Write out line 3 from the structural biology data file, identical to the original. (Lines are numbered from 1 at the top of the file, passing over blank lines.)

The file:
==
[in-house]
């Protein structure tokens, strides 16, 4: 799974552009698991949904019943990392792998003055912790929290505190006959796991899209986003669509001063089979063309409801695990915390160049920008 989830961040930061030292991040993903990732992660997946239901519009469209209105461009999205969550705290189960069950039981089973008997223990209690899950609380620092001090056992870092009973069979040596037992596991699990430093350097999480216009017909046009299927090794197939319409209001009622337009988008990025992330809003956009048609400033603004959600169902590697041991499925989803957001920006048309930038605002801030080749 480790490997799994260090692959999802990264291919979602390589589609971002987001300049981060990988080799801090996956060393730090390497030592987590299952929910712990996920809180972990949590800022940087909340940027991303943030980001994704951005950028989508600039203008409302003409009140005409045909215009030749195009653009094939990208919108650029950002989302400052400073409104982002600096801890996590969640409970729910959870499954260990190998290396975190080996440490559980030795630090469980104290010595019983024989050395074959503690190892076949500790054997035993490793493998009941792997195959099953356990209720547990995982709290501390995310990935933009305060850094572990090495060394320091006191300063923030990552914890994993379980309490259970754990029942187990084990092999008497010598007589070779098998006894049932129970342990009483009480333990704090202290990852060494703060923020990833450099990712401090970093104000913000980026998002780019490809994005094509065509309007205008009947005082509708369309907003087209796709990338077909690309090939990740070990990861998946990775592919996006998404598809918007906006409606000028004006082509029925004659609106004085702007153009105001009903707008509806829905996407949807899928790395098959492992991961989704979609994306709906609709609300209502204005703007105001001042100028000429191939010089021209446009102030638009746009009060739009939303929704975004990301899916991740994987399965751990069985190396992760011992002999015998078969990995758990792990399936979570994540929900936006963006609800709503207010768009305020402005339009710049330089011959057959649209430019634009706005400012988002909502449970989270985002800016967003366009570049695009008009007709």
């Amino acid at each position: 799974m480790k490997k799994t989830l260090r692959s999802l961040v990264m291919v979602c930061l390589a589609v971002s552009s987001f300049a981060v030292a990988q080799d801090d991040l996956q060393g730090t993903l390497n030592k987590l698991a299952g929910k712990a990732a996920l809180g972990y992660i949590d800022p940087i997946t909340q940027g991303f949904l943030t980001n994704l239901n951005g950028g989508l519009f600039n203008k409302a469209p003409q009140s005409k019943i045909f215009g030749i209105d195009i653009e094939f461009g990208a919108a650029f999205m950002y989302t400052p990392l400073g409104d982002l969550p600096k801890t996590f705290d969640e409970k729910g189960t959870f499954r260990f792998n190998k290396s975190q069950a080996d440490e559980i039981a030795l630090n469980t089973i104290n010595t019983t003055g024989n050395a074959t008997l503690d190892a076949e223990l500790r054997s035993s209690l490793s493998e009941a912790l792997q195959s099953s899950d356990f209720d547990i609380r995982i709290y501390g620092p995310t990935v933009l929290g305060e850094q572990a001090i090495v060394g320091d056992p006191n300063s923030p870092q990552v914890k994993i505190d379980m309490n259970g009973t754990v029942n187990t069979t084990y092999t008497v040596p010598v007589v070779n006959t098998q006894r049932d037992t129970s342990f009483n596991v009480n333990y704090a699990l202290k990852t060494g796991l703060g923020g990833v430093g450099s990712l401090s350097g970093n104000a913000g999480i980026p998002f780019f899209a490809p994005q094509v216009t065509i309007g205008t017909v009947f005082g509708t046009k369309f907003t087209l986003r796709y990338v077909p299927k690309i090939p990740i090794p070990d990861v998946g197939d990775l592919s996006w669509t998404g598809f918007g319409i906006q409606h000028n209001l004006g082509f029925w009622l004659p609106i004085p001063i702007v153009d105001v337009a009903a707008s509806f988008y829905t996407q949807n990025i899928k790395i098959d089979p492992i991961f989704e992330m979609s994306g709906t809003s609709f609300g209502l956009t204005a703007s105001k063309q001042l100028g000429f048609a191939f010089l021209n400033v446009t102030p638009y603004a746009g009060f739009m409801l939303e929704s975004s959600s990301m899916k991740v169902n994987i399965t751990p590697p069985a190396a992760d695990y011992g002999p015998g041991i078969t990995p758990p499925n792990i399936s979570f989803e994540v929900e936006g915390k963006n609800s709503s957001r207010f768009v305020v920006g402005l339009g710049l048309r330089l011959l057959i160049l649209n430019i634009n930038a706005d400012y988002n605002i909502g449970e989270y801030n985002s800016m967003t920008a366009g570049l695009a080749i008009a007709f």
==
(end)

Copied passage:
């Amino acid at each position: 799974m480790k490997k799994t989830l260090r692959s999802l961040v990264m291919v979602c930061l390589a589609v971002s552009s987001f300049a981060v030292a990988q080799d801090d991040l996956q060393g730090t993903l390497n030592k987590l698991a299952g929910k712990a990732a996920l809180g972990y992660i949590d800022p940087i997946t909340q940027g991303f949904l943030t980001n994704l239901n951005g950028g989508l519009f600039n203008k409302a469209p003409q009140s005409k019943i045909f215009g030749i209105d195009i653009e094939f461009g990208a919108a650029f999205m950002y989302t400052p990392l400073g409104d982002l969550p600096k801890t996590f705290d969640e409970k729910g189960t959870f499954r260990f792998n190998k290396s975190q069950a080996d440490e559980i039981a030795l630090n469980t089973i104290n010595t019983t003055g024989n050395a074959t008997l503690d190892a076949e223990l500790r054997s035993s209690l490793s493998e009941a912790l792997q195959s099953s899950d356990f209720d547990i609380r995982i709290y501390g620092p995310t990935v933009l929290g305060e850094q572990a001090i090495v060394g320091d056992p006191n300063s923030p870092q990552v914890k994993i505190d379980m309490n259970g009973t754990v029942n187990t069979t084990y092999t008497v040596p010598v007589v070779n006959t098998q006894r049932d037992t129970s342990f009483n596991v009480n333990y704090a699990l202290k990852t060494g796991l703060g923020g990833v430093g450099s990712l401090s350097g970093n104000a913000g999480i980026p998002f780019f899209a490809p994005q094509v216009t065509i309007g205008t017909v009947f005082g509708t046009k369309f907003t087209l986003r796709y990338v077909p299927k690309i090939p990740i090794p070990d990861v998946g197939d990775l592919s996006w669509t998404g598809f918007g319409i906006q409606h000028n209001l004006g082509f029925w009622l004659p609106i004085p001063i702007v153009d105001v337009a009903a707008s509806f988008y829905t996407q949807n990025i899928k790395i098959d089979p492992i991961f989704e992330m979609s994306g709906t809003s609709f609300g209502l956009t204005a703007s105001k063309q001042l100028g000429f048609a191939f010089l021209n400033v446009t102030p638009y603004a746009g009060f739009m409801l939303e929704s975004s959600s990301m899916k991740v169902n994987i399965t751990p590697p069985a190396a992760d695990y011992g002999p015998g041991i078969t990995p758990p499925n792990i399936s979570f989803e994540v929900e936006g915390k963006n609800s709503s957001r207010f768009v305020v920006g402005l339009g710049l048309r330089l011959l057959i160049l649209n430019i634009n930038a706005d400012y988002n605002i909502g449970e989270y801030n985002s800016m967003t920008a366009g570049l695009a080749i008009a007709f």